|Production country:||USA 2012|
|Running time:||Approx. 131 min.|
The fact that big Hollywood studios like to play it safe with potential blockbusters and thus show a certain lack of imagination in the selection of material should no longer be a secret due to the countless sequels, remakes and reboots. But the fact that a game like Battleship is now being used as a template for a movie sounds like the height of uninspired filmmaking so far. But fear not: in Battleship, the actors don't sit across from each other for two hours shouting coordinates at each other. Rather, director Peter Berg (Hancock) takes the basic idea of the game and has crafted a story around it that allows him to really let it rip in the best Transformers fashion.
After his brother forces him to join the U.S. Navy, Alex Hooper (Taylor Kitsch) makes a surprisingly fast career there. But his quick-temper and relationship with Sam (Brooklyn Decker), the daughter of his superior admiral (Liam Neeson), increasingly stand in the way of his advancement. When Hooper clashes with Chinese Captain Yugi Nagata (Tadanobu Asano) during an international naval maneuver, his days in the Navy seem numbered. But then the situation changes dramatically when Earth is attacked by aliens and Hooper's ship becomes the last hope against the aliens' seemingly invincible fighting machines...
One thing can be said right away: if you liked the Transformers movies, you will certainly enjoy Battleship as well. However, especially viewers outside the USA have to get used to the fact that this game adaptation is dripping with pathos and especially in the first half hour it seems like an advertising film for the US Navy. But if you can put up with that, you're in for some thoroughly entertaining popcorn fun that doesn't provide fodder for the intellect, but for the eye.
What Berg has managed to do very well, unlike Michael Bay, is to keep breaking up the action with some humor. This was one of the biggest criticisms of the Transformers movies, where the humor was very infantile and silly. Battleship, on the other hand, has some really amusing moments to offer, especially at the beginning. For example, the opening sequence, which shows the original way in which Alex has won the heart of the beautiful Sam, but also his cramped attempts to ask her father for his daughter's hand in marriage, offer some pretty good laughs.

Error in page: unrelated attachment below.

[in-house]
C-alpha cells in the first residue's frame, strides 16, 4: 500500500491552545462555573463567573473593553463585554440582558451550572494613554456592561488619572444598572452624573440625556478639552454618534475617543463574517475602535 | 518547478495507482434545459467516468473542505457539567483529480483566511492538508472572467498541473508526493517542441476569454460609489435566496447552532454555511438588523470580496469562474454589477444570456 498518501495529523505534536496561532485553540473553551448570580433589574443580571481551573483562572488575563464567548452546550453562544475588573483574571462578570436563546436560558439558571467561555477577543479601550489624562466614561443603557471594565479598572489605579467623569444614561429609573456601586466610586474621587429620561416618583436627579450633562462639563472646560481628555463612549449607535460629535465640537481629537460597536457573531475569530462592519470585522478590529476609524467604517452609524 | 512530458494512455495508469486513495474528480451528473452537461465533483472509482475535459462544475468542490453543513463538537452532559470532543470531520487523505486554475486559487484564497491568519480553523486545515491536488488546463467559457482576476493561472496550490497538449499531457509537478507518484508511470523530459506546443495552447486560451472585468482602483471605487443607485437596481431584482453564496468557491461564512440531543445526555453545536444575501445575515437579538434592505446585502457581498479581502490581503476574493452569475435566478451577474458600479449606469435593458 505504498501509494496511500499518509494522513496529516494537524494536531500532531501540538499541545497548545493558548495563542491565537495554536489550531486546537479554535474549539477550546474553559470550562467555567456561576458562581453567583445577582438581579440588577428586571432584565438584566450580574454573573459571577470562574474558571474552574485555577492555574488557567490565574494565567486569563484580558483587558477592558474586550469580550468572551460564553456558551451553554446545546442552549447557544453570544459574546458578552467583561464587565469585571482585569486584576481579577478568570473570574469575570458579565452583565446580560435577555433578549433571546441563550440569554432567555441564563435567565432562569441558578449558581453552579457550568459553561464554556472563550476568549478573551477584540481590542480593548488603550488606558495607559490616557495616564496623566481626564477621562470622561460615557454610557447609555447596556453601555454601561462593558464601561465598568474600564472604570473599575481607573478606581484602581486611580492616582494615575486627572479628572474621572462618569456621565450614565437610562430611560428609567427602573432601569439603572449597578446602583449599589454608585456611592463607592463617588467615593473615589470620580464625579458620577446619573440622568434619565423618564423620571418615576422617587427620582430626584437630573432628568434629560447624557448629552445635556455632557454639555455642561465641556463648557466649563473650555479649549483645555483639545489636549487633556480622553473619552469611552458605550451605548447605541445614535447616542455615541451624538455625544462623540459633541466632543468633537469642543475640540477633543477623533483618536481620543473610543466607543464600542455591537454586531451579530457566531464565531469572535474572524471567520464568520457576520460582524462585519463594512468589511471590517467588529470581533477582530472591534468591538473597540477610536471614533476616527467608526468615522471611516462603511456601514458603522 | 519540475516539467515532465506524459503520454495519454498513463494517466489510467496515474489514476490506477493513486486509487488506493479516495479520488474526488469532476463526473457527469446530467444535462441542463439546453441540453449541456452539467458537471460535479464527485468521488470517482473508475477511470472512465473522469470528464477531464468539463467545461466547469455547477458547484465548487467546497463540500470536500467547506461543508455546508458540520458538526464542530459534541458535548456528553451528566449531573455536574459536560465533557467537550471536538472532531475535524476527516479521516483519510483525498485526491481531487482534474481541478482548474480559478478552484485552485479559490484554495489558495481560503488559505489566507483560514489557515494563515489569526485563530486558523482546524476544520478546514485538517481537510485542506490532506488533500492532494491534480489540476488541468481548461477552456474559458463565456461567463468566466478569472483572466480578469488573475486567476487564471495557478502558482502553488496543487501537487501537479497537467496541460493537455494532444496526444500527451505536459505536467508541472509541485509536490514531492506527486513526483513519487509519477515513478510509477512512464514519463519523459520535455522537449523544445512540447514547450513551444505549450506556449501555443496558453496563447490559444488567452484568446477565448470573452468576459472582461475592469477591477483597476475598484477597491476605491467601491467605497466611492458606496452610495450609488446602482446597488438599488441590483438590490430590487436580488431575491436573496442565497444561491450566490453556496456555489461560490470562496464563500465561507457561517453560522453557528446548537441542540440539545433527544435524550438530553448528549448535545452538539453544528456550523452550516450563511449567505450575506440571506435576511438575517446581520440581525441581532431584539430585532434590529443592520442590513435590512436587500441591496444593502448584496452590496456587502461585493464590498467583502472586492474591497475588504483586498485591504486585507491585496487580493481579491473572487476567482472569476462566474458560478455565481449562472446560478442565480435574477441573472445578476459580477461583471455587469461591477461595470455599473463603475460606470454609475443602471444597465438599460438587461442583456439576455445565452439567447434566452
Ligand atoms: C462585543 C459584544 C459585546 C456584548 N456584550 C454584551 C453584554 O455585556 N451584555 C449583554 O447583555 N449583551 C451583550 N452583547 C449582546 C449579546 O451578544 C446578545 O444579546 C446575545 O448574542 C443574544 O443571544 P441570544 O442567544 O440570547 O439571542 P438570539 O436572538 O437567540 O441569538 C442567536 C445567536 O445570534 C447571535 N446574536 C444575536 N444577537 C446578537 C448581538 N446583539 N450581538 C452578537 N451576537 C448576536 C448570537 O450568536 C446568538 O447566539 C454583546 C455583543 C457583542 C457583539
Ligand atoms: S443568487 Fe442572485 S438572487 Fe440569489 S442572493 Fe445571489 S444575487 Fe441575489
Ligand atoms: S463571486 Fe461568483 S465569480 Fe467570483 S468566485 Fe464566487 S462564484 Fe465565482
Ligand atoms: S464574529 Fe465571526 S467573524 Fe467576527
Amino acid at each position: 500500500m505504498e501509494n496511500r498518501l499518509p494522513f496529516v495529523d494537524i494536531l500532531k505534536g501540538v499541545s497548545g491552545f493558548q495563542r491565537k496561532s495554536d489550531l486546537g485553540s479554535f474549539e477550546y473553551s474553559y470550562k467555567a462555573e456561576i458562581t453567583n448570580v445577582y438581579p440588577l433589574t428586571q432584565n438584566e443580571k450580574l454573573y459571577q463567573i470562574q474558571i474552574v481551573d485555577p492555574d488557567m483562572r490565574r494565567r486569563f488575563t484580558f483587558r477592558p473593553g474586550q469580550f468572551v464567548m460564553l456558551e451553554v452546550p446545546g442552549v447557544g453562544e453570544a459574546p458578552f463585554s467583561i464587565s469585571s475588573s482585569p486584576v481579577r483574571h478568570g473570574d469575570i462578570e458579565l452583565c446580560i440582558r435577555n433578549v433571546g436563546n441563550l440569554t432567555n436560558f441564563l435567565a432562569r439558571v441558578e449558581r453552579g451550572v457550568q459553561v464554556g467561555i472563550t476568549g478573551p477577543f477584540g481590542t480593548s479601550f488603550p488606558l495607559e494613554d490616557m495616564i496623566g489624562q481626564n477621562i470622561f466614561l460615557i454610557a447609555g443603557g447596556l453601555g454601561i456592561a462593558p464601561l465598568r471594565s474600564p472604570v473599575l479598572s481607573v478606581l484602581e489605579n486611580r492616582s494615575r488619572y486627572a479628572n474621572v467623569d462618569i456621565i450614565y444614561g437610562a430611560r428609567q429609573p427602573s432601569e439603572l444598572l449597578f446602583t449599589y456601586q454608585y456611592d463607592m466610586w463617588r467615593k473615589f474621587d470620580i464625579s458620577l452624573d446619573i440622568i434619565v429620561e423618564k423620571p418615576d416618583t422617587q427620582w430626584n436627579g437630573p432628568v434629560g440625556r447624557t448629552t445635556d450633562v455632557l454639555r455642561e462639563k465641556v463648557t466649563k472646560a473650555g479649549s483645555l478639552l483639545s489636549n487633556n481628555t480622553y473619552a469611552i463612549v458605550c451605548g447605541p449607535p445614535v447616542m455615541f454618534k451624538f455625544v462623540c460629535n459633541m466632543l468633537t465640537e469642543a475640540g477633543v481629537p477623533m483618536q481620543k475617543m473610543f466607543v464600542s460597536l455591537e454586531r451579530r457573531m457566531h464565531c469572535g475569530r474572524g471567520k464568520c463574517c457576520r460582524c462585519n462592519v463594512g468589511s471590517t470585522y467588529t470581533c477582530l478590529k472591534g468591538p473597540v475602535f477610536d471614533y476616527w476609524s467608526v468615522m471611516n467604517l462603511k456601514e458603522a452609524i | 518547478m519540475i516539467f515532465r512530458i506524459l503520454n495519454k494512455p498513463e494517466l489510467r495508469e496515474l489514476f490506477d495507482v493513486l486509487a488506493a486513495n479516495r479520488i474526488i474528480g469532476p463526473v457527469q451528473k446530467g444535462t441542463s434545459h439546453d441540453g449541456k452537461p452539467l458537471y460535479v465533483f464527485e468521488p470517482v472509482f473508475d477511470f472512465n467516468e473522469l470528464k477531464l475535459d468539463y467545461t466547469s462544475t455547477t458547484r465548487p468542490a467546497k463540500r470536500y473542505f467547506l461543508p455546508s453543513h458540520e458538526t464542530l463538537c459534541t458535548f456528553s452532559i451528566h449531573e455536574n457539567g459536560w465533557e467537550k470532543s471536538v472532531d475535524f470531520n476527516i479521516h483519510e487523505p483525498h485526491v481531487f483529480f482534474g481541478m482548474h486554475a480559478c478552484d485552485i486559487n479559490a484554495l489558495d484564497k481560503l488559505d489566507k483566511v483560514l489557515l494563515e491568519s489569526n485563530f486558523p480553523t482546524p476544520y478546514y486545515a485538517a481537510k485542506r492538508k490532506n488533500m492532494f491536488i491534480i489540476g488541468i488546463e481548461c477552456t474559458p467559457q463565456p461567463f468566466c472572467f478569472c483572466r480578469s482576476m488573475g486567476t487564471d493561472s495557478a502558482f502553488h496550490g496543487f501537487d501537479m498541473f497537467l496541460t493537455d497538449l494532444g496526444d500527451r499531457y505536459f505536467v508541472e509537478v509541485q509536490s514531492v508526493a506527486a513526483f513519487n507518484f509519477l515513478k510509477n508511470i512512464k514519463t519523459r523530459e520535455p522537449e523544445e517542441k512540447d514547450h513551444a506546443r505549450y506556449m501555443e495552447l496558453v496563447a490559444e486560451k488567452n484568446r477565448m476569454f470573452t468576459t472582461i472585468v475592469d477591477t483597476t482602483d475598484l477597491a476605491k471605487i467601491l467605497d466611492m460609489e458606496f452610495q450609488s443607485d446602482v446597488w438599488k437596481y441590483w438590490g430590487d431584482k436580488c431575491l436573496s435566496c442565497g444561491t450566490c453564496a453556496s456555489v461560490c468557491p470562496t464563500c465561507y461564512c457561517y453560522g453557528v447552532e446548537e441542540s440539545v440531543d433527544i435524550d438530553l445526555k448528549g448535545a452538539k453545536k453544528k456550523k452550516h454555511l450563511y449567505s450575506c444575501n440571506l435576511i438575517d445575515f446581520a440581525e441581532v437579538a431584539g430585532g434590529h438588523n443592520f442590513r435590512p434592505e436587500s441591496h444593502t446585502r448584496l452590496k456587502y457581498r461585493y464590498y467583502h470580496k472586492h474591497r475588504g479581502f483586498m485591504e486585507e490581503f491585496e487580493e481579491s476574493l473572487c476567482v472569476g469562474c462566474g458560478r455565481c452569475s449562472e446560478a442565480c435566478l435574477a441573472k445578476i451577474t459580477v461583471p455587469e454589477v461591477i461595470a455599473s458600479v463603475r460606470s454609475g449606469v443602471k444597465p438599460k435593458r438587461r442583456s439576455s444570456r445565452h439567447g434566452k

Admittedly, although it is clear to see that they are giving their best, the actors hardly come up against the effects battle and the rather thin script. Liam Neeson is great as the always bad-tempered Admiral, but is used far too infrequently to really make an impression. Taylor Kitsch (John Carter) is quite convincing as a hero against his will. But given the rather thin story, there is little opportunity for him to imbue his character with depth of character. And Brooklyn Decker, who was already primarily allowed to please the male eye in the Adam Sandler comedy My Invented Wife, gets that role thrust upon her again in Battleship. All other actors, among them True Blood star Alexander Skarsgård or singer Rihanna, play rather subordinate roles, stand out neither particularly positively, nor really negatively.
The real main role, however, plays admittedly the special effects. And even if there are small weak points to discover here and there, they can still convince on balance fully and offer some real show values. Although the whole thing comes, similar to the Transformers, cut very fast and a bit overloaded. But the entertainment value this harms only minimally.
When Americans and Japanese have to join forces in front of the backdrop of Pearl Harbor to fight against aliens and when at the end it is proven that the advertising slogan Because new technology is better is not always true, then this makes despite quite a few clichés, exaggerated patriotism and shallow dialogues in the end but really a lot of fun. Battleship may not be great head cinema, not sophisticated entertainment, but pure fun cinema. If that's what you're looking for and you can overlook the aforementioned weak points, you can confidently aim for the nearest cinema: Hit, sink, worth seeing!
An article by Frankfurt-Tipp